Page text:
Friday, 05 June 2020

Councillors split over benefits of CCTV in tackling vandalism

Councillors split over benefits of CCTV in tackling vandalism

PLANS to install CCTV at crime hot spots in Henley have moved forward.

Town councillors have agreed to put the project out to tender despite some saying they didn’t believe it would solve the problem of antisocial behaviour.

It comes after a series of vandal attacks and other incidents at Makins recreation ground in Greys Road and Freemans Meadow in Fair Mile.

The cost of installing the mobile cameras is likely to be more than £25,000.

The council’s recreation and amenities committee agreed to put the tender on Contracts Finder, a government website for companies seeking public sector work.

Councillor Sarah Miller said the cameras would act as a deterrent.

“It will be a safer place knowing there is CCTV,” she said. “There is too much vandalism in all our parks. Some people just go out and decide they are going to vandalise something.”

Councillor Laurence Plant said: “We are protecting areas where we have invested lots of money so that people can enjoy them. We want them to be user-friendly for all ages.

“There is a lot of petty vandalism and if they see the cameras, they are more likely to stop. We need to do the best we can to curb vandalism.”

But Councillor Paula Isaac said she had spoken to Pc Barbara Taylor, part of the town’s neighbourhood policing team, who was not convinced that CCTV would work.

She added: “I’m not against it but I think it might be prudent to have a consultation with the police to see how effective they think it would be.”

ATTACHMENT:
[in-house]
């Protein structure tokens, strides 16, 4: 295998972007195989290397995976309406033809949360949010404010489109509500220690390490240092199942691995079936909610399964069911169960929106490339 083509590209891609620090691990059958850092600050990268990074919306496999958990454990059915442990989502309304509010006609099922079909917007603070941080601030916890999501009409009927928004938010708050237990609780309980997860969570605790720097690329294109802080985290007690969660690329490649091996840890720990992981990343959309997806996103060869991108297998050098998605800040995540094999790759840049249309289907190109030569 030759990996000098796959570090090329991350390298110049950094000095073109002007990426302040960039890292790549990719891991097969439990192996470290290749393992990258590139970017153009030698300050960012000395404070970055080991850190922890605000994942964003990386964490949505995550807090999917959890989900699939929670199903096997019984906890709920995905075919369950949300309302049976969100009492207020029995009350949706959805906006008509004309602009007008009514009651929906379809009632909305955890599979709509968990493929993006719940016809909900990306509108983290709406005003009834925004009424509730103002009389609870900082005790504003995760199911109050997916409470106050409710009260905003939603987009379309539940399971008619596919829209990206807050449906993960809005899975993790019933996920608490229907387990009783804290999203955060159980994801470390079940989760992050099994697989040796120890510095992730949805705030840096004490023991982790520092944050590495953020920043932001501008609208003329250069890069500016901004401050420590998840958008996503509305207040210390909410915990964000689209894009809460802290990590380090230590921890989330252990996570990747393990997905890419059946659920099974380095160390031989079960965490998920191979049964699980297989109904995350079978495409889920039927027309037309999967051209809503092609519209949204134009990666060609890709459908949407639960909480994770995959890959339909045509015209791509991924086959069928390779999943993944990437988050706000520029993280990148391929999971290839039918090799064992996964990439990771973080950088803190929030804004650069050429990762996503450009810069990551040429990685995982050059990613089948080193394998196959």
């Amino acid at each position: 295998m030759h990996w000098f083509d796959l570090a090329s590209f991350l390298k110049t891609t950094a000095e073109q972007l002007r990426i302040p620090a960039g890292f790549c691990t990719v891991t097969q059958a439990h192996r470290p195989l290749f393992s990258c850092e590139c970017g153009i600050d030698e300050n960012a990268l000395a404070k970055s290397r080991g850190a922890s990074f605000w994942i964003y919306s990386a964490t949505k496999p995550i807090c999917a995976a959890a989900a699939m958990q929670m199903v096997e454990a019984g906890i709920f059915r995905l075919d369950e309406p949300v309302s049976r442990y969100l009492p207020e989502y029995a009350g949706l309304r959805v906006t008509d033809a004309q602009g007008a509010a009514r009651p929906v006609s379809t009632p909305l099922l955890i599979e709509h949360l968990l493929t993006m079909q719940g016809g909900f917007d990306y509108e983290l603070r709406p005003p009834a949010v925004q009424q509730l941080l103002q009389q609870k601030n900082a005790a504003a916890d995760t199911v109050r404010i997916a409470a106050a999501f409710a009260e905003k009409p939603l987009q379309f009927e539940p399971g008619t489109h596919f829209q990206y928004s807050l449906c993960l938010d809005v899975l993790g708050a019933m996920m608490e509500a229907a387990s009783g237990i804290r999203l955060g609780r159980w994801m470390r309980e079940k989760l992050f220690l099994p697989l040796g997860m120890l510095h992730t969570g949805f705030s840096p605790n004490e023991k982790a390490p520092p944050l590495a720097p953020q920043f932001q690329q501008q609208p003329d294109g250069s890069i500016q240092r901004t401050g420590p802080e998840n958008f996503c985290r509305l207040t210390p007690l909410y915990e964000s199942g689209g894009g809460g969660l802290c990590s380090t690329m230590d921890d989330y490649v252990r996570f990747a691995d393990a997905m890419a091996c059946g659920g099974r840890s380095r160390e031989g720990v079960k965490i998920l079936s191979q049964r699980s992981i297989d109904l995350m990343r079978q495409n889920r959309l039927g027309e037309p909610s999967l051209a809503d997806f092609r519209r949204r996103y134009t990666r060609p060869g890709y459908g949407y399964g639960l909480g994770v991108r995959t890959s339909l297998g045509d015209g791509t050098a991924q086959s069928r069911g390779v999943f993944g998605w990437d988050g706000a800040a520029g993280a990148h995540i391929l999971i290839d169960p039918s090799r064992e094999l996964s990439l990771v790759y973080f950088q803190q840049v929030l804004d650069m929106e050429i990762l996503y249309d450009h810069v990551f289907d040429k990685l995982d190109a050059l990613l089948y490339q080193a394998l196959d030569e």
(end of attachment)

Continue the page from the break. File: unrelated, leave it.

Deputy Mayor David Eggleton said he thought the cameras would be a waste of money and he would prefer to talk to young people and address the reasons for their bad behaviour.

He added: “If they know there are cameras in the area, they will wear masks so that we can’t see their faces. I’m not totally against it but what we should be doing is addressing the problem rather than trying to catch people and give them a criminal record.

“If we can deal with antisocial behaviour and try to create some workshops that would resolve the problem then we don’t have to keep spending money.”

Councillor John Hooper said the installation of CCTV at Henley Town FC, where he is the chairman, had put a stop to problems with vandalism.

“Before it was a regular event. In the last three months we have had nothing,” he said.

The mobile cameras would be attached to street lights from which they take their power and housed in a vandal-resistant case. They could be easily moved between locations.

The images could be viewed remotely over a wireless internet connection. In order to install CCTV in public parks, the council would be required to adopt a policy covering areas such as privacy and data protection.

The council has previously asked South Oxfordshire District Council, which operates a number of CCTV cameras in Henley, to consider adding more but this was rejected on grounds of cost.

Brain injury charity Headway has expressed concern that installing cameras could move the problem of anti-
social behaviour into its garden at Brunner Hall, which is next to the recreation ground. It has experienced vandalism in the past.

On December 29, vandals used pink spray paint to deface a new set of swings at Freemans Meadows. This came less than two weeks after newly planted fruit trees were damaged and destroyed in another attack.

The incidents sparked calls by residents for CCTV to be installed in the area.

At Makins, vandals removed part of a metal fence in June and sprayed graffiti at the skate park, including blue swastikas on the grass. Other incidents have included alcohol being confiscated from young people and there have also been reports of drug-taking, littering and bullying.

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